During a 25-year career with Berry Global, Randy Hobson got to explore the world and found he loved experiencing different cultures and the foods they offered.
Hobson decided at age 47 to leave the plastics industry for the volatile world of restaurants. Some would call that crazy, he admits today. But Hobson’s mission, then and now, was to offer Evansville area residents cuisine they had never tried.
He remembers his first Neapolitan-style pizza. It was in 1990 in Phoenix, Arizona, at a place called Pizzeria Bianco. It’s a different variety from the cracker-crust style commonly offered around Evansville, and it’s prepared daily at Hobson’s Pangea Kitchen with imported tomatoes and flour, and a wood-burning oven from Naples, Italy.
Hobson patterns the menu and procedures at Pangea Kitchen on Evansville’s East Side and 2nd Language and Pangea Pizzeria in the city’s NoCo District the same way as his favorite restaurants all over the world.
“I traveled to these places, and I saw the stuff done that was very ethnic, very passionate about ingredients,” the Vincennes, Indiana, native says. “And that has been our model … We’re going to do it authentically.”
A former quarterback for the University of Evansville (UE cut football after 1997), Hobson opened Pangea Kitchen on Green River Road in 2016, offering Italian delicacies such as pistachio pizza, which remains a top seller, and Thai-influenced selections.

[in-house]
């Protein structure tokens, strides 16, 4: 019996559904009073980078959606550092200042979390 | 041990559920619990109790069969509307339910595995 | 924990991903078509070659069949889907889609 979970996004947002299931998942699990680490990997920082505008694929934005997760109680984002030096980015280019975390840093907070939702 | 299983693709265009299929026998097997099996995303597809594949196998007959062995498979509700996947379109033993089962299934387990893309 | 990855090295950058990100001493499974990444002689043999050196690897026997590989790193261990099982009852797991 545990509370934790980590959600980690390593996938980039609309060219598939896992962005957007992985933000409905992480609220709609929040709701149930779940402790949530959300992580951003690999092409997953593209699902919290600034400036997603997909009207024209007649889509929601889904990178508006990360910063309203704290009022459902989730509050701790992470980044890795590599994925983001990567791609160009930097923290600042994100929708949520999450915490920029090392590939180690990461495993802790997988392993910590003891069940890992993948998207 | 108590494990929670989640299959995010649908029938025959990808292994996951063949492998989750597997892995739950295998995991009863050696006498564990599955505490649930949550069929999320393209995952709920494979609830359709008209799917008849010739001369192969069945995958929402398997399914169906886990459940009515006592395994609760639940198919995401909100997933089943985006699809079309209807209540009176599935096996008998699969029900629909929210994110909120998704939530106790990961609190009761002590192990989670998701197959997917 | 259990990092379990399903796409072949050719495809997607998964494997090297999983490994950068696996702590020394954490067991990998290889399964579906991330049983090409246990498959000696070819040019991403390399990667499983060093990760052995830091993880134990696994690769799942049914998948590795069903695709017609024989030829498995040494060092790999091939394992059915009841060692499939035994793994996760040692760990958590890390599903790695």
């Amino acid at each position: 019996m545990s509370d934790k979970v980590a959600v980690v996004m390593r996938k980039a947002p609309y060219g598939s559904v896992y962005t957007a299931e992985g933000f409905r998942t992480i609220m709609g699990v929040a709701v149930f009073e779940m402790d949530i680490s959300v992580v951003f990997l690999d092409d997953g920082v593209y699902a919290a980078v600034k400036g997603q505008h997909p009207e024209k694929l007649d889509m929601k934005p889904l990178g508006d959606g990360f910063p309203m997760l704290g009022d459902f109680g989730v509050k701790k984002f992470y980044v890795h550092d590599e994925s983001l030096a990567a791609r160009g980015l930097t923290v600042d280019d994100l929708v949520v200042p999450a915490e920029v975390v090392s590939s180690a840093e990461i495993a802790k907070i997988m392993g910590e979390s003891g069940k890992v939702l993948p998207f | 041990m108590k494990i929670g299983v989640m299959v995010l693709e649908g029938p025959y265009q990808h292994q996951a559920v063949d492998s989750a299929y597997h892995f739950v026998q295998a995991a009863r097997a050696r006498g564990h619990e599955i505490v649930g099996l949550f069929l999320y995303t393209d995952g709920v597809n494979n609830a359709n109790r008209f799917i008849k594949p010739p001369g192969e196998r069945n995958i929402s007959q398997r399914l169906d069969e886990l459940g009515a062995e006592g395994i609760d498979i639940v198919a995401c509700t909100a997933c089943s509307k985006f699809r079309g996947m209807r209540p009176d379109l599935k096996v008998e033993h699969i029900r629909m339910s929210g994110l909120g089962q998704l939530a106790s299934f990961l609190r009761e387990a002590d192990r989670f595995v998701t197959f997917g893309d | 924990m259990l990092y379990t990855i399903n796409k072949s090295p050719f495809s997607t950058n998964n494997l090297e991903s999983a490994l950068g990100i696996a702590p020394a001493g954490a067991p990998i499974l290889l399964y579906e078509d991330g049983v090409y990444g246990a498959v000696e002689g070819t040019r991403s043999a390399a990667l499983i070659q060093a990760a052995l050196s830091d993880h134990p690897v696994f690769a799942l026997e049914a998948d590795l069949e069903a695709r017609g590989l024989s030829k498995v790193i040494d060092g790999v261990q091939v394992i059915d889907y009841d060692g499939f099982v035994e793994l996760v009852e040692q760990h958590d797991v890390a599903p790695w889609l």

Then came 2nd Language, where Hobson brought authentic Asian ramen dishes to the renovated former National Biscuit Company building on Northwest Second Street. It opened in 2020, a year after a pastry operation debuted at the same site. In 2022, the patisserie was replaced by Pangea Pizzeria, which offers the Neapolitan offerings from Pangea Kitchen in a by-the-slice format.
Hobson is mum on any future moves, but his goal of bringing a more worldly food culture to Evansville remains unchanged.
“People tell me all the time, ‘I don’t like Brussels sprouts, but man, I really like yours,’” he says. “What also makes me happy is when people come in and they visit our restaurant and they say, ‘I was in Naples, Italy, and I ate pizza like this pizza,’ or ‘I was in Detroit, and your pie is as good.’”
“That was my passion, to create a better food culture in this city,” he says. “And that’s why I do what I do.”